This morning Rob Kitchin presented a keynote talk at the New Techniques and Technologies for Statistics conference in Brussels. The presentation examined the potential impact of the unfolding data revolution – big data, open and linked data, data infrastructures, and new data analytics – on the production of official statistics and the work of national statistical institutions. The slides that accompanied the talk are below.
Working Paper 3 of the Programmable City Project is a response to the Republic of Ireland’s Department of Public Expenditures and Reform (DPER) Open Data launch and the reports produced by Insight at the National University of Ireland Galway (NUIG), who were awarded the contract from a government call for tender (CfT). The Working Paper provides background context to the open data plan and critically considers governance; infrastructure; records management as well as information management and information technology (IM/IT); Legal, policy and ethical frameworks; public engagement; data curation; data dissemination and publication, and evaluation. The Paper proposes reconceptualizing open data as a function of government record keeping, information management, shared services and national spatial data infrastructures as opposed to a standalone program. By doing so, it is suggested, open data simply becomes a good governance strategy and by integrating it into broader government administration information management provides it with sustainability, especially if it becomes a normalized data dissemination strategy and a public engagement mechanism. The Working Paper also includes a number of recommendations for consideration in addition to or to complement those provided by Insight. Recommendations are as follows:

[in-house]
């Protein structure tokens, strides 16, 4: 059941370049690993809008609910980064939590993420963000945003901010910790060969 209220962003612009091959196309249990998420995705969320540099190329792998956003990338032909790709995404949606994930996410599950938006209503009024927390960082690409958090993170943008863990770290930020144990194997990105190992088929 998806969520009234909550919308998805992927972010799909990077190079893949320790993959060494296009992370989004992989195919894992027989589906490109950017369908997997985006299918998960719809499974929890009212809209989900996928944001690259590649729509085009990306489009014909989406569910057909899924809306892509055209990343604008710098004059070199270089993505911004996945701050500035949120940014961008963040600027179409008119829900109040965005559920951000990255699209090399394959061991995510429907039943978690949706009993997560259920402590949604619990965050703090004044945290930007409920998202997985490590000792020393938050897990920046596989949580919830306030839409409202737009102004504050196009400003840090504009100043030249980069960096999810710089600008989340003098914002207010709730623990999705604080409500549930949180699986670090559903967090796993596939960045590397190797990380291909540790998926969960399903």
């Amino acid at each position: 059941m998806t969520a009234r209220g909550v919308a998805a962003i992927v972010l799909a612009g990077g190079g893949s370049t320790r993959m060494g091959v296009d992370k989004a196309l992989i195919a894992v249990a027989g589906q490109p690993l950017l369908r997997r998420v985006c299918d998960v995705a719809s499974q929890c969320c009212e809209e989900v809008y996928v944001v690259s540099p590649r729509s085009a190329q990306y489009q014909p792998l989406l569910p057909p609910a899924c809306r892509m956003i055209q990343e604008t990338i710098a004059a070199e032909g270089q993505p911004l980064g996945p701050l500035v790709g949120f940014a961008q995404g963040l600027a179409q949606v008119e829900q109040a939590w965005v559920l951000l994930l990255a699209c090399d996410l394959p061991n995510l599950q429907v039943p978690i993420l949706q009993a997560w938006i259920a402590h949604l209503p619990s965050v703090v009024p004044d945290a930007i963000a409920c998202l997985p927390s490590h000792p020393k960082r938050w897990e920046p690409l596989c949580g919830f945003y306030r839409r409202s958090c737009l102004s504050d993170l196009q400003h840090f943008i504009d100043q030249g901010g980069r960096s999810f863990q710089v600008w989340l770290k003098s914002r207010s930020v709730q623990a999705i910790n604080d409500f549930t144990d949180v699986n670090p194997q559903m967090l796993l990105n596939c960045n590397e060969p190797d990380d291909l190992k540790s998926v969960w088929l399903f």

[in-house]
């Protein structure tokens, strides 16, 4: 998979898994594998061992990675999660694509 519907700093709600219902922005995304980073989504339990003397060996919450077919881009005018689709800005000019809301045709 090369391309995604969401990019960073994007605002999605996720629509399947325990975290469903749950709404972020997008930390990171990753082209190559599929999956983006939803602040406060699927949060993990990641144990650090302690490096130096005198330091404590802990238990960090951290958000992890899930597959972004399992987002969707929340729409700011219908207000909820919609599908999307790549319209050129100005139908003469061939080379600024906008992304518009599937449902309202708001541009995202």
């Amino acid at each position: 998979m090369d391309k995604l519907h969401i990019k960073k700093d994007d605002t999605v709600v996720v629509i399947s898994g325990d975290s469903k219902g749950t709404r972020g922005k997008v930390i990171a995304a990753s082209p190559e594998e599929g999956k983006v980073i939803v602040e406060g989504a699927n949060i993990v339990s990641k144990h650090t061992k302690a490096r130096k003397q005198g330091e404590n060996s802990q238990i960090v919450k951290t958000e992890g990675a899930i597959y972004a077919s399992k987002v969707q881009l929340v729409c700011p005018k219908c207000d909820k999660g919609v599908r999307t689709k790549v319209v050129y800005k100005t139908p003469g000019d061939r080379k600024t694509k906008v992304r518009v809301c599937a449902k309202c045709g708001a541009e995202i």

1. Good Governance
Open data should be a natural extension of good governance strategies and not stand alone programs.
Open data should be a key component of government information management (IM), record management, IT and national spatial data infrastructures (NSDI).
Open data should be part of a coordinated data and information dissemination strategy, which should also include publicly funded research data, scientific data, data from the humanities, and other qualitative data.
Focus on the production and maintenance of good quality public sector, administration, research, geospatial and scientific datasets and less on commercialization, innovation and ‘high value’ datasets.
Focus on data that have societal and environmental value, and also on core/framework datasets upon which other datasets can be integrated into.
2. Open Data, Records & Information Management and Thinking more Critically about Data
Consider open Data as a good governance strategy and as part of data and information management.
Integrate Open Data into IM/IT, Shared Services and integrate with the NSDI
Data infrastructures are critically important, Open Data should be considered with cloud computing, high speed internet, and hardware and software.
Open datasets should be thought of as government records (data & information) and should be managed accordingly.
Adopt a life-cycle and data curation approach to the management, preservation and dissemination of Open Data datasets.
Implement the NSDI and consider the CGDI principles for the NSDI and for Open Data in Ireland.
Critically reflect on data more broadly and not just as objects at the end of an information pipeline.
Consider evaluating the contents of an open data portal to see if these can be used to construct indicators of well-being and quality of life.
3. The DPER / Insight Roadmap and the Best Practices Handbook
Develop an open data public interest mandate, vision and mission, and clear objectives against which performance can be evaluated.
Reconsider the organizational structure as per the schematic in Figure 5.
Reconsider appointments on the SIG to be expertise and skills based and less political, and that appointments be made by peers.
Create an open data institutional entity that will operationalize the work of the ODB, SIG and Working groups and integrate these with other government programs.
Open data officers should be appointed in all government offices
Create temporary expert working groups to develop and implement infrastructure wide practices (see figure 5).
3.2. Legal, Policy and Ethical Framework